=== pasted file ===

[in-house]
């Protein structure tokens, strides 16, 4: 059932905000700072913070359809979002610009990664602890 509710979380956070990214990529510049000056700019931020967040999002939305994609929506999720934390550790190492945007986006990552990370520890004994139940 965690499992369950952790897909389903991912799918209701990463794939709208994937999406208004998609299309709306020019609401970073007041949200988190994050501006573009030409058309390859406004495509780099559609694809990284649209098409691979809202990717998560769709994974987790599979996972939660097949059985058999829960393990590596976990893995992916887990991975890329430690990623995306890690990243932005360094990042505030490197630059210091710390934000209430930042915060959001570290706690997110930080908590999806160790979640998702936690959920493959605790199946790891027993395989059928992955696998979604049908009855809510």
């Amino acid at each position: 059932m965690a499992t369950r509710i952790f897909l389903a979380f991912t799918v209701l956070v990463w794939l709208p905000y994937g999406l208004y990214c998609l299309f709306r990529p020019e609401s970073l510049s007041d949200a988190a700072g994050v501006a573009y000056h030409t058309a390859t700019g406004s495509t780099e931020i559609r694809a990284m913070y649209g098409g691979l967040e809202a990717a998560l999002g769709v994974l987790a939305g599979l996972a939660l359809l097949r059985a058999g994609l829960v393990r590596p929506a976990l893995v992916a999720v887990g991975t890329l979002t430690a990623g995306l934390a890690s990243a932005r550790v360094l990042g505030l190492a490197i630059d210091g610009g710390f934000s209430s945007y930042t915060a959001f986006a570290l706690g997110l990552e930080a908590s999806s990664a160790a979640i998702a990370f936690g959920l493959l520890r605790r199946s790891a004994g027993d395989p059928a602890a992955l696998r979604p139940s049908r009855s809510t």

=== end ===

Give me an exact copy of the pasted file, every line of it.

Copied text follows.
[in-house]
């Protein structure tokens, strides 16, 4: 059932905000700072913070359809979002610009990664602890 509710979380956070990214990529510049000056700019931020967040999002939305994609929506999720934390550790190492945007986006990552990370520890004994139940 965690499992369950952790897909389903991912799918209701990463794939709208994937999406208004998609299309709306020019609401970073007041949200988190994050501006573009030409058309390859406004495509780099559609694809990284649209098409691979809202990717998560769709994974987790599979996972939660097949059985058999829960393990590596976990893995992916887990991975890329430690990623995306890690990243932005360094990042505030490197630059210091710390934000209430930042915060959001570290706690997110930080908590999806160790979640998702936690959920493959605790199946790891027993395989059928992955696998979604049908009855809510």
């Amino acid at each position: 059932m965690a499992t369950r509710i952790f897909l389903a979380f991912t799918v209701l956070v990463w794939l709208p905000y994937g999406l208004y990214c998609l299309f709306r990529p020019e609401s970073l510049s007041d949200a988190a700072g994050v501006a573009y000056h030409t058309a390859t700019g406004s495509t780099e931020i559609r694809a990284m913070y649209g098409g691979l967040e809202a990717a998560l999002g769709v994974l987790a939305g599979l996972a939660l359809l097949r059985a058999g994609l829960v393990r590596p929506a976990l893995v992916a999720v887990g991975t890329l979002t430690a990623g995306l934390a890690s990243a932005r550790v360094l990042g505030l190492a490197i630059d210091g610009g710390f934000s209430s945007y930042t915060a959001f986006a570290l706690g997110l990552e930080a908590s999806s990664a160790a979640i998702a990370f936690g959920l493959l520890r605790r199946s790891a004994g027993d395989p059928a602890a992955l696998r979604p139940s049908r009855s809510t």